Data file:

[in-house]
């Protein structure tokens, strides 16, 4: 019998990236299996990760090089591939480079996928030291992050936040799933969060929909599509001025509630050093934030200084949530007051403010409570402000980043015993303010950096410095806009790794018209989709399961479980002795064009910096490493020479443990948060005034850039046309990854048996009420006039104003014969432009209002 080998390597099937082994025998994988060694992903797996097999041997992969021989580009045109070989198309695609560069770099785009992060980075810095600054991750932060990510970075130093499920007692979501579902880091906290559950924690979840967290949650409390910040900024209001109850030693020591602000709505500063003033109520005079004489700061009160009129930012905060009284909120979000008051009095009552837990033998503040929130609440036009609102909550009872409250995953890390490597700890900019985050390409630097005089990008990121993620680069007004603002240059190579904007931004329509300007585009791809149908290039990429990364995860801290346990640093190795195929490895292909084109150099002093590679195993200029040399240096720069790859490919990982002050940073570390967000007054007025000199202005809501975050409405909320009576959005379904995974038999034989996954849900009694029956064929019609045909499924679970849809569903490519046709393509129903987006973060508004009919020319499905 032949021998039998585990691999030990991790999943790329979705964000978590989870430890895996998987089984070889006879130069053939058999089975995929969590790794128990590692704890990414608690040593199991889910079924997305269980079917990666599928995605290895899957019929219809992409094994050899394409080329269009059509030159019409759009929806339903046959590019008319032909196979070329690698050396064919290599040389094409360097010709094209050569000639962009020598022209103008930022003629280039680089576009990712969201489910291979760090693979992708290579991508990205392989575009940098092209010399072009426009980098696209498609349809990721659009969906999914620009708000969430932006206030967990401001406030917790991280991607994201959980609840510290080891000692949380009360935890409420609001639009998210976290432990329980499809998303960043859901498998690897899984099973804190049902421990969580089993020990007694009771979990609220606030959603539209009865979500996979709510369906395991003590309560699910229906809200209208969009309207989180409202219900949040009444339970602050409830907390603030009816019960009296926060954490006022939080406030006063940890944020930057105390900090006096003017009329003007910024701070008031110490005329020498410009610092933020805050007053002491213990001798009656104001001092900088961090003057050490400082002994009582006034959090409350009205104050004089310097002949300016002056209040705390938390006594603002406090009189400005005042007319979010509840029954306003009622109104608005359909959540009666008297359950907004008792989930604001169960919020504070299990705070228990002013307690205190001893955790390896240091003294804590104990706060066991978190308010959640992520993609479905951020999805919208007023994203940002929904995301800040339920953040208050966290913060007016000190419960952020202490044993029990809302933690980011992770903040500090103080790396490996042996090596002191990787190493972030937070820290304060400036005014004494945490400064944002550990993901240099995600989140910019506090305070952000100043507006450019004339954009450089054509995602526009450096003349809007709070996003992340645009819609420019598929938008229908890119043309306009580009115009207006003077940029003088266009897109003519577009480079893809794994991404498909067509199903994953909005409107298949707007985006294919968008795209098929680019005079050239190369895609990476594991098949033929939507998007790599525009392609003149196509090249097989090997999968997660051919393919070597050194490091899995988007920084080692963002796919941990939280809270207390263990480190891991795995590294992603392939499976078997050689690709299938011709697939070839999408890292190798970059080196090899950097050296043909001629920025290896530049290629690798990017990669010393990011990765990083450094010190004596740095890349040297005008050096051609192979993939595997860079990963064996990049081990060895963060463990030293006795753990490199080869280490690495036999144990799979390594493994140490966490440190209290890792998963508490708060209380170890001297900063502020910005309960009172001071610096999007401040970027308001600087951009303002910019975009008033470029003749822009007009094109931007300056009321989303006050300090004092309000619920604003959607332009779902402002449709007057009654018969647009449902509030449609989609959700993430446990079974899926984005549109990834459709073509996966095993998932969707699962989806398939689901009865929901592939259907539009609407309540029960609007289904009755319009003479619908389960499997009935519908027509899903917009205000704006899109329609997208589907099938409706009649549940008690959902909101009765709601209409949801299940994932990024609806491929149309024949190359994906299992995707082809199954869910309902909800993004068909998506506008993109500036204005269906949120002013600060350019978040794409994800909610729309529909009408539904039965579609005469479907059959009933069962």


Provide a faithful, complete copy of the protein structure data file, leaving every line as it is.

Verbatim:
[in-house]
């Protein structure tokens, strides 16, 4: 019998990236299996990760090089591939480079996928030291992050936040799933969060929909599509001025509630050093934030200084949530007051403010409570402000980043015993303010950096410095806009790794018209989709399961479980002795064009910096490493020479443990948060005034850039046309990854048996009420006039104003014969432009209002 080998390597099937082994025998994988060694992903797996097999041997992969021989580009045109070989198309695609560069770099785009992060980075810095600054991750932060990510970075130093499920007692979501579902880091906290559950924690979840967290949650409390910040900024209001109850030693020591602000709505500063003033109520005079004489700061009160009129930012905060009284909120979000008051009095009552837990033998503040929130609440036009609102909550009872409250995953890390490597700890900019985050390409630097005089990008990121993620680069007004603002240059190579904007931004329509300007585009791809149908290039990429990364995860801290346990640093190795195929490895292909084109150099002093590679195993200029040399240096720069790859490919990982002050940073570390967000007054007025000199202005809501975050409405909320009576959005379904995974038999034989996954849900009694029956064929019609045909499924679970849809569903490519046709393509129903987006973060508004009919020319499905 032949021998039998585990691999030990991790999943790329979705964000978590989870430890895996998987089984070889006879130069053939058999089975995929969590790794128990590692704890990414608690040593199991889910079924997305269980079917990666599928995605290895899957019929219809992409094994050899394409080329269009059509030159019409759009929806339903046959590019008319032909196979070329690698050396064919290599040389094409360097010709094209050569000639962009020598022209103008930022003629280039680089576009990712969201489910291979760090693979992708290579991508990205392989575009940098092209010399072009426009980098696209498609349809990721659009969906999914620009708000969430932006206030967990401001406030917790991280991607994201959980609840510290080891000692949380009360935890409420609001639009998210976290432990329980499809998303960043859901498998690897899984099973804190049902421990969580089993020990007694009771979990609220606030959603539209009865979500996979709510369906395991003590309560699910229906809200209208969009309207989180409202219900949040009444339970602050409830907390603030009816019960009296926060954490006022939080406030006063940890944020930057105390900090006096003017009329003007910024701070008031110490005329020498410009610092933020805050007053002491213990001798009656104001001092900088961090003057050490400082002994009582006034959090409350009205104050004089310097002949300016002056209040705390938390006594603002406090009189400005005042007319979010509840029954306003009622109104608005359909959540009666008297359950907004008792989930604001169960919020504070299990705070228990002013307690205190001893955790390896240091003294804590104990706060066991978190308010959640992520993609479905951020999805919208007023994203940002929904995301800040339920953040208050966290913060007016000190419960952020202490044993029990809302933690980011992770903040500090103080790396490996042996090596002191990787190493972030937070820290304060400036005014004494945490400064944002550990993901240099995600989140910019506090305070952000100043507006450019004339954009450089054509995602526009450096003349809007709070996003992340645009819609420019598929938008229908890119043309306009580009115009207006003077940029003088266009897109003519577009480079893809794994991404498909067509199903994953909005409107298949707007985006294919968008795209098929680019005079050239190369895609990476594991098949033929939507998007790599525009392609003149196509090249097989090997999968997660051919393919070597050194490091899995988007920084080692963002796919941990939280809270207390263990480190891991795995590294992603392939499976078997050689690709299938011709697939070839999408890292190798970059080196090899950097050296043909001629920025290896530049290629690798990017990669010393990011990765990083450094010190004596740095890349040297005008050096051609192979993939595997860079990963064996990049081990060895963060463990030293006795753990490199080869280490690495036999144990799979390594493994140490966490440190209290890792998963508490708060209380170890001297900063502020910005309960009172001071610096999007401040970027308001600087951009303002910019975009008033470029003749822009007009094109931007300056009321989303006050300090004092309000619920604003959607332009779902402002449709007057009654018969647009449902509030449609989609959700993430446990079974899926984005549109990834459709073509996966095993998932969707699962989806398939689901009865929901592939259907539009609407309540029960609007289904009755319009003479619908389960499997009935519908027509899903917009205000704006899109329609997208589907099938409706009649549940008690959902909101009765709601209409949801299940994932990024609806491929149309024949190359994906299992995707082809199954869910309902909800993004068909998506506008993109500036204005269906949120002013600060350019978040794409994800909610729309529909009408539904039965579609005469479907059959009933069962």